So the first day has finished and it seems to have gone by in a whirl or ideas, discussions, meetings with old friends and encounters with new ones. I said in a previous post that a theme tends to emerge during the conference and this year my these is materials, tasks and getting the most out of them, both as a materials designer and teacher.
Demand High Teaching
My first session this morning was with Adrian Underhill who focused on “Demand High Teaching” the meme (they don’t like to think of it as an approach, but rather a cultural notion that is on the tip of everyone’s tongue.) Basically, the idea behind this is that many of our classroom routines have become mechanical, and a matter of following the coursebook instructions without really “teaching”. This, as Adrian Underhill and Jim Scrivener rightly say, leads to lost learning opportunities, and half baked routines that do not benefit learners. The focus today was pronunciation but this may be true for many areas of teaching, and what it means, in a nutshell, is to bring back the skill of teaching, exploiting coursebook tasks or any others to get as much out of them as possible, with the learner and his or her problems and needs right at the centre of the process. By focusing on individuals and helping them to do the very best they can, we bring back teaching in a vocational sense. To see more, visit the Demand High Learning blog.
What do Teachers want from their Coursebooks?
My day moved on seamlessly to a discussion of what teachers want from their coursebooks, where Heather Buchanan from Leeds Metropolitan University and Julie Norton from the University of Leicester presented the results of their questionnaire, which had been circulated among teachers to find out what they want from their coursebooks. As might be expected there were many different answers but one illuminating comment that struck me came from a teacher who had more than 20 years’ teaching experience, and who wanted a coursebook that would be a sort of “store” of various different activities, approaches, images and texts, that could all be accessed and combined in different ways. In fact, this already exists in sites like Onestopenglish and on the English360 platform, to mention only two examples. So what I wondered was whether the problem was lack of information, and marketing of these resources. The question is how to reach teachers to let them know what is out there in a digital world which is often overwhelming including so much information that the pearls are often buried in the mass of data.
Do Materials Writers have Principles?
Jill Hadfield looked at a whole series of theoretical principles and asked whether materials writers have similar principles or not. her conclusion was that there are similarities but that the materials writers’ underlying principles, even when implicit rather than explicit, tend to be more practical but also more complicated, combining a wealth of underlying principles that reflect the learning process and the practical needs of classrooms in a way that is perhaps more difficult for theorists to do. She also talked about what she refers to as “core energies” which are not the writers’ principles but rather the “passions” that drive them and that come through as being their own personal styles or voices. A core energy is what tells us that a material has been written by Raymond Murphy or by Mario Rinvolucri, for instance, even if both are working from the same principle that materials should foster communicative language competence.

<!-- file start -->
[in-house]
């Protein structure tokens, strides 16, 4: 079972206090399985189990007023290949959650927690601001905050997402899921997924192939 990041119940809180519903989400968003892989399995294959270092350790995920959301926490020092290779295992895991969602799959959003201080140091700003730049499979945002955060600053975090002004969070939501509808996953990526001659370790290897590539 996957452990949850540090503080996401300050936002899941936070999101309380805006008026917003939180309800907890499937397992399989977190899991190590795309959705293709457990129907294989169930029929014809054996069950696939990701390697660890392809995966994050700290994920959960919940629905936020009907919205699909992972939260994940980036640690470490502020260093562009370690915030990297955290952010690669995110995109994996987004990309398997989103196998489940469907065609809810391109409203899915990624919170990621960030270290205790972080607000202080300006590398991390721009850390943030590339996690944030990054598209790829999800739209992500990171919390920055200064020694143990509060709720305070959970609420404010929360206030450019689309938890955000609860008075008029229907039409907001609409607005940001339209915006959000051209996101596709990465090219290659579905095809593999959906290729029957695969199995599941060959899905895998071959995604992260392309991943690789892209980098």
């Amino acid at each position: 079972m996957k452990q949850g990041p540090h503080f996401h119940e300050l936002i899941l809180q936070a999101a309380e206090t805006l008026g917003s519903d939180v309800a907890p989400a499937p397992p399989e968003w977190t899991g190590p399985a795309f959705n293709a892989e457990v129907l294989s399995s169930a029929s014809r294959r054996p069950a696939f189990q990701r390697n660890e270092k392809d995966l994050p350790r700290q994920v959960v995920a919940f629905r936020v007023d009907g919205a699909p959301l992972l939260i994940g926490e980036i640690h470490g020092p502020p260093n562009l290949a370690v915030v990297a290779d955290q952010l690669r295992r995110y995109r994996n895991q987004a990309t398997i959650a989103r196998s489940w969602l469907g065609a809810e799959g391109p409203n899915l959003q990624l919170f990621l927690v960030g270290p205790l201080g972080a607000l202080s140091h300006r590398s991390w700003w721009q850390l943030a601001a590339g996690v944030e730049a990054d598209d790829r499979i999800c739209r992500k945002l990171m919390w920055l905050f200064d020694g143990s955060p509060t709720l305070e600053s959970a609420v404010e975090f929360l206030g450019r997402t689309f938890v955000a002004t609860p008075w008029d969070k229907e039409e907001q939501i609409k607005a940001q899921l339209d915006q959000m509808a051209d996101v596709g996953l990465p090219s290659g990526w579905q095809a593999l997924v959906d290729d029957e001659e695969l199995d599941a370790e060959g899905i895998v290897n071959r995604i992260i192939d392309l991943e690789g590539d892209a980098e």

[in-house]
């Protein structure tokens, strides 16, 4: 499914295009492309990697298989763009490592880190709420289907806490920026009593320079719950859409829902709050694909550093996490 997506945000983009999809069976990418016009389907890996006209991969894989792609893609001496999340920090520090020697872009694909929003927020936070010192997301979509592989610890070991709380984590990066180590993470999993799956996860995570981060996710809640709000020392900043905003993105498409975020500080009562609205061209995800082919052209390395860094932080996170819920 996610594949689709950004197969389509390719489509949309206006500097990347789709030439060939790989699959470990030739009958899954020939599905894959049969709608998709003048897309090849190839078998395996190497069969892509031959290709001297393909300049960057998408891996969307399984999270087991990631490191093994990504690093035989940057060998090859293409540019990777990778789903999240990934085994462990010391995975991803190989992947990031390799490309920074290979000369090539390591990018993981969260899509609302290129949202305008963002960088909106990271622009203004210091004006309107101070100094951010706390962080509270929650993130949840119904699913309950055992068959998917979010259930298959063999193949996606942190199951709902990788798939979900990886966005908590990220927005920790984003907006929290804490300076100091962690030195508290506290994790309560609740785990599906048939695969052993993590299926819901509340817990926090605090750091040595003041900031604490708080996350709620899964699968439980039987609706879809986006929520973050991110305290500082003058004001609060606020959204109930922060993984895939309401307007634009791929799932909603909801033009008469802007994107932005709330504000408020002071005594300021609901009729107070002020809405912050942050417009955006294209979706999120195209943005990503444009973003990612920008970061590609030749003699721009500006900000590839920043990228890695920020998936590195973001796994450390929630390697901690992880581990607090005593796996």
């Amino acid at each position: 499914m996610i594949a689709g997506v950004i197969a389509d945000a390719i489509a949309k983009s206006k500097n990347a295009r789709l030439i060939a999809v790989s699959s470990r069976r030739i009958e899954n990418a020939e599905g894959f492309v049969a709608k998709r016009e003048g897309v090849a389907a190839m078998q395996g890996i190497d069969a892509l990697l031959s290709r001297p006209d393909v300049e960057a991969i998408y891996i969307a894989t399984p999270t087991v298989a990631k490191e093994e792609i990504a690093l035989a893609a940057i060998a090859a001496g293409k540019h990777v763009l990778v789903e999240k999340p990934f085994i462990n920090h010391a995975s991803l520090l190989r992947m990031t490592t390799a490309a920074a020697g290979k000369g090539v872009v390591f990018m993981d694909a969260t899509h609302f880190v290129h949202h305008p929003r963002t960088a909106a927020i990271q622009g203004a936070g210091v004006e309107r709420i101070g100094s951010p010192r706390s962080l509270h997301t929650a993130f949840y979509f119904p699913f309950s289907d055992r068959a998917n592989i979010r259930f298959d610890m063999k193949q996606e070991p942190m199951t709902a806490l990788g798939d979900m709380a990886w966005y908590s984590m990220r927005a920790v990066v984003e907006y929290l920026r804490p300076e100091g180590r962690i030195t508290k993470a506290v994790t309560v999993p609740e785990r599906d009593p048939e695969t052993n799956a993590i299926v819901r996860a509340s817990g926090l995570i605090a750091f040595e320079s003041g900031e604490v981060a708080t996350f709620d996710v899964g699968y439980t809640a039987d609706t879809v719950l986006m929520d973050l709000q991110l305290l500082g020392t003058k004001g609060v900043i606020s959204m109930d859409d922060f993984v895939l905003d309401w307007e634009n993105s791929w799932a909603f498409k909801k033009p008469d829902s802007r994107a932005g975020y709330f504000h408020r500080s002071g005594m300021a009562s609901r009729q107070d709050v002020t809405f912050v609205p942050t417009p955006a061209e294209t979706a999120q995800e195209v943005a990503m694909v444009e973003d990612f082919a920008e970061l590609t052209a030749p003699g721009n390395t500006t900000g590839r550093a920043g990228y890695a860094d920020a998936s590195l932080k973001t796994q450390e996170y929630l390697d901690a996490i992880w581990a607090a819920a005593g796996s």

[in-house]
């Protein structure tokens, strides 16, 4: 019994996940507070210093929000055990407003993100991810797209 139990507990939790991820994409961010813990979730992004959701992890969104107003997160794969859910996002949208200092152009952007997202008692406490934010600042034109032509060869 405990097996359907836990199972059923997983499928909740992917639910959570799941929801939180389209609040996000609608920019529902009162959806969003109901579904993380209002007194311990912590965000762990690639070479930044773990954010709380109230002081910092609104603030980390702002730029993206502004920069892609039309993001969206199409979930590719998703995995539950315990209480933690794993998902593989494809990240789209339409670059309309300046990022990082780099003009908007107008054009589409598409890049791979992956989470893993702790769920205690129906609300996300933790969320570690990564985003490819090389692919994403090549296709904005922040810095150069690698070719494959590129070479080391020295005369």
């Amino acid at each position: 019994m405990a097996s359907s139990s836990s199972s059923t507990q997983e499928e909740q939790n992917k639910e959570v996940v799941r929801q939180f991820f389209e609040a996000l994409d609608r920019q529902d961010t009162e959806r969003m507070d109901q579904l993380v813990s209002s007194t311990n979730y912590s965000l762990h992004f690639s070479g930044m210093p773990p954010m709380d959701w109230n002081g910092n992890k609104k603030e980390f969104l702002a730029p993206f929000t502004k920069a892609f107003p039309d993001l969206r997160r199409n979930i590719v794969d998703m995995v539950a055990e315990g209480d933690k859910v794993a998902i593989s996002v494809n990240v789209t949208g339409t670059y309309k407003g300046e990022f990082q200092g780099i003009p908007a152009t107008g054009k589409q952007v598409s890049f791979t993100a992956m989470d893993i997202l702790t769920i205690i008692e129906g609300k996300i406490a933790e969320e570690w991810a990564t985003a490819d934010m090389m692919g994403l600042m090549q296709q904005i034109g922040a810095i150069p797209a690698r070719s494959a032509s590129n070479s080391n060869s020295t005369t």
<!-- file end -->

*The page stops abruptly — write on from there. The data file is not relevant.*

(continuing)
Networking and sharing
As I said in a previous post, though, the conference is not only about the presentations. It is also about talking to people and networking, and my focus on materials writing has brought me into contact with a whole group of materials writers yesterday and today. Writing can be a very lonely process, as we all sit behind our computers working away. Nowadays writers can work together across great geographical distances and sometimes never meet their co-writers when everything is filtered through their editors. This was really useful as I found about a whole range of sites for writers including a great Facebook page : eltT2W (Elt teachers to writers) where materials writers can share ideas, and problems with each other, making the whole process just a little more social. :-)
My final thoughts today are that so much is a matter of communication and keeping channels open. Information is a key word of our times but we need to know how to access and share it so that we can create knowledge together and go on to get the very best out of ourselves as teachers, writers and students. Learning is a lifelong process both for students and teachers, and I forget who said this but it seems to be quite appropriate:
“A great teacher is someone who aims for improvement rather than perfection”
Being open to new ideas and to new opportunities can enrichen your professional experience. Someone told me the other day, that there’s not much call for data driven teaching approaches, and that can be interpreted two ways: either you give up thinking that nobody wants it or you see it as a whole new market who, in the words of Benjamin Zander, see it as “a glorious opportunity” as those people “don’t know yet” how much they can learn from this approach.
So that’s it for today, let’s see what tomorrow will bring. :-)